Should You Paint the Inside of a Barbecue Grill?

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At its simplest, barbecuing is a nod to the earliest of human innovations: cooking over fire. Despite all the innovations in the modern kitchen, something about a meal cooked over flames pushes all the right primal buttons. But barbecues get pretty grungy — so much so that some folks want to make over a grill's interior. For some, the urge to make the world a prettier place can be strong, but for those itching to fix the barbecue's interior with a fresh coat of paint, don't do it because it's a bad idea.

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Tip

Paints are more durable than ever, but that's thanks to complex chemicals and often-toxic additives — things you really don't want super-heated with foods you're consuming. Never, ever paint the inside of grills — only paint barbecue exteriors, even with high-heat paints.

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In Praise of Paint

For some DIY types, being surrounded by paint chips at the paint shop is like being awash in potential and creativity. Today's paint is nothing like the paint of old. Scientists have devised chemical compounds that make colors brighter, more varied, tougher, and longer-lasting than ever.

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Automotive paints in particular are a scientific marvel. Designed to withstand every weather that hits the vehicle and an extreme range of temperatures, including long-running hot engines, automotive paints are sometimes suggested as an option for painting an ugly grill's interior. But there's a big difference between automotive paint in the container and the application of automotive paint.

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As an at-home DIYer, you probably can't replicate the powder-coating processes at work in a car factory. Even if you could, it's still a bad idea for the inside of your grill. Painting the outside of your grill is another matter entirely, as black high-heat paint for barbecues is common, but it's intended for exteriors only. Grills themselves should be kept well seasoned to avoid rust, which is not just a cosmetic concern.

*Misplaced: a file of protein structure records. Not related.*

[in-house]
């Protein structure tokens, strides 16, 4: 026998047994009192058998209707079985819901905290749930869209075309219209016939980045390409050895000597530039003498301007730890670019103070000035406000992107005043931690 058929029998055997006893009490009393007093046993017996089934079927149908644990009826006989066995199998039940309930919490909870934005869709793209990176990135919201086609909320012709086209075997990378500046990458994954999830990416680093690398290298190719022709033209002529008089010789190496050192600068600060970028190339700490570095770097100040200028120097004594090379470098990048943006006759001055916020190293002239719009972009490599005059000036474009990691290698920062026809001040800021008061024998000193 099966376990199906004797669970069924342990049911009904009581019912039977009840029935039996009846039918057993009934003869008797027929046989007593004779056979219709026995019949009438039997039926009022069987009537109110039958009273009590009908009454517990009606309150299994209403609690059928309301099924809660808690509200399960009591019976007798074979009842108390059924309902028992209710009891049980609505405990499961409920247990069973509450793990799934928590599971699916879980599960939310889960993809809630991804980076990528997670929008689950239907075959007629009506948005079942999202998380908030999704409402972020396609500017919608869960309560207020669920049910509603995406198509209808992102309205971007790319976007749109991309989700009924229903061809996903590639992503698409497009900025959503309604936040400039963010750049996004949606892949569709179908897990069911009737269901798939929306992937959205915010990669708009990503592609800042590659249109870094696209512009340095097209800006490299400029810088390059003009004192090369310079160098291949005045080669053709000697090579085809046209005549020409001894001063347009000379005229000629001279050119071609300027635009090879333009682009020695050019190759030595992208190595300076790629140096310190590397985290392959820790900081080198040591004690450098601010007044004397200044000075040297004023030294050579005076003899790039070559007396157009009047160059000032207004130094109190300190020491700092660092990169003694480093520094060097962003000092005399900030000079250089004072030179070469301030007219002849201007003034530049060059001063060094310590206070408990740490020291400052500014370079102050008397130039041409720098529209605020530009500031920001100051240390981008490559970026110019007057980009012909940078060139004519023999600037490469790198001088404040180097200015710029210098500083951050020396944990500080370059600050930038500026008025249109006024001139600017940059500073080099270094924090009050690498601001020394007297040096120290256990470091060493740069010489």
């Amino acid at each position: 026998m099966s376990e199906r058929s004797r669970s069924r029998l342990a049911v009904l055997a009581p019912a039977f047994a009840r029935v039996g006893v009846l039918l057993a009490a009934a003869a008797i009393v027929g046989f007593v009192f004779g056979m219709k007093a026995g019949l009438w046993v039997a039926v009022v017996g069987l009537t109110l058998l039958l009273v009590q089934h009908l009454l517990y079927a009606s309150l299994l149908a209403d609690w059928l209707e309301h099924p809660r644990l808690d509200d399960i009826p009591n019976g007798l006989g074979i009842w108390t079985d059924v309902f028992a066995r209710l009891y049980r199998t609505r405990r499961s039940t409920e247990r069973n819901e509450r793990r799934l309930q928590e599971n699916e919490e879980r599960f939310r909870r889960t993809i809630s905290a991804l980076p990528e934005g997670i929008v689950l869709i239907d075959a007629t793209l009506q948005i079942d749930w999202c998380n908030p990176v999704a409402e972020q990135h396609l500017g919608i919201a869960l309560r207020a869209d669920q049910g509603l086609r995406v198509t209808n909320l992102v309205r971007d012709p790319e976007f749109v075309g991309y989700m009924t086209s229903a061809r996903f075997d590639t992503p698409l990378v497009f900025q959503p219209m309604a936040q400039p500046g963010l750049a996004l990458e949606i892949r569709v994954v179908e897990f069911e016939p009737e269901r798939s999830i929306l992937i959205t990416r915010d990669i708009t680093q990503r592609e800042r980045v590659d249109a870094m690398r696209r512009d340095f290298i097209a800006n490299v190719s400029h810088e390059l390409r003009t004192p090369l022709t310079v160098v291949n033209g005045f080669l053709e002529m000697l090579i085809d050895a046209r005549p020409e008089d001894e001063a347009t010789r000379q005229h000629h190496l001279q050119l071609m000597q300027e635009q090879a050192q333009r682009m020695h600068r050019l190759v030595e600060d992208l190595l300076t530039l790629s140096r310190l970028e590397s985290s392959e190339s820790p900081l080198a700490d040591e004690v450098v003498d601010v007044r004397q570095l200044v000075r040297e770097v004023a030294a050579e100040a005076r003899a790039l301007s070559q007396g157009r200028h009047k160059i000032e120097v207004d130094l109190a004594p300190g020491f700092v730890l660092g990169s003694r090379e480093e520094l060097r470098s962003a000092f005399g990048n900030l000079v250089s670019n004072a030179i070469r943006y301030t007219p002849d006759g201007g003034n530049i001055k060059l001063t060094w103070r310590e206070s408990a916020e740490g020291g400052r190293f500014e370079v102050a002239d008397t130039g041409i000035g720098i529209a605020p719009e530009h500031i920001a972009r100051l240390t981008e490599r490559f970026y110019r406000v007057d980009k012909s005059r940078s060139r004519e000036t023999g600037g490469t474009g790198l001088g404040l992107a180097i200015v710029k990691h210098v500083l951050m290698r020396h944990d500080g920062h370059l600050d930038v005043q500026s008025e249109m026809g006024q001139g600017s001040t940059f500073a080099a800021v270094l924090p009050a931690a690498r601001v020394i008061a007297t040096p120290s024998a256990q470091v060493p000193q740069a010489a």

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VOCs Don’t Make for Good Eating

When you buy paints, you're always recommended to find low-VOC paints, with VOC standing for "volatile organic compounds." Volatile organic compounds, low or not, are not the secret sauce your burger's been looking for. No matter how you look at it, commercial paints are not designed to be super-heated past 400 degrees Fahrenheit while cooking food in their midst.

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When you see cooking shows using "smoking guns" to put flavor into food, you can imagine why painted grills off-gassing into your food is a bad thing. If smoke can permeate foods, then volatile organic compounds absolutely can too. When smoke gets inside your food, it's tasty. But with paint designed to make a $90,000 car look fantastic for decades, the toxic compounds at work in commercial paint, including water-based ones, make painting your grill far too unsafe.

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Rust is common in grills and smokers, and rust can usually be scoured out. If it remains problematic, get a new grill but never paint the inside. Modern grills are often ceramic-coated; they might blacken from char and soot but often clean up well with a little hard work.

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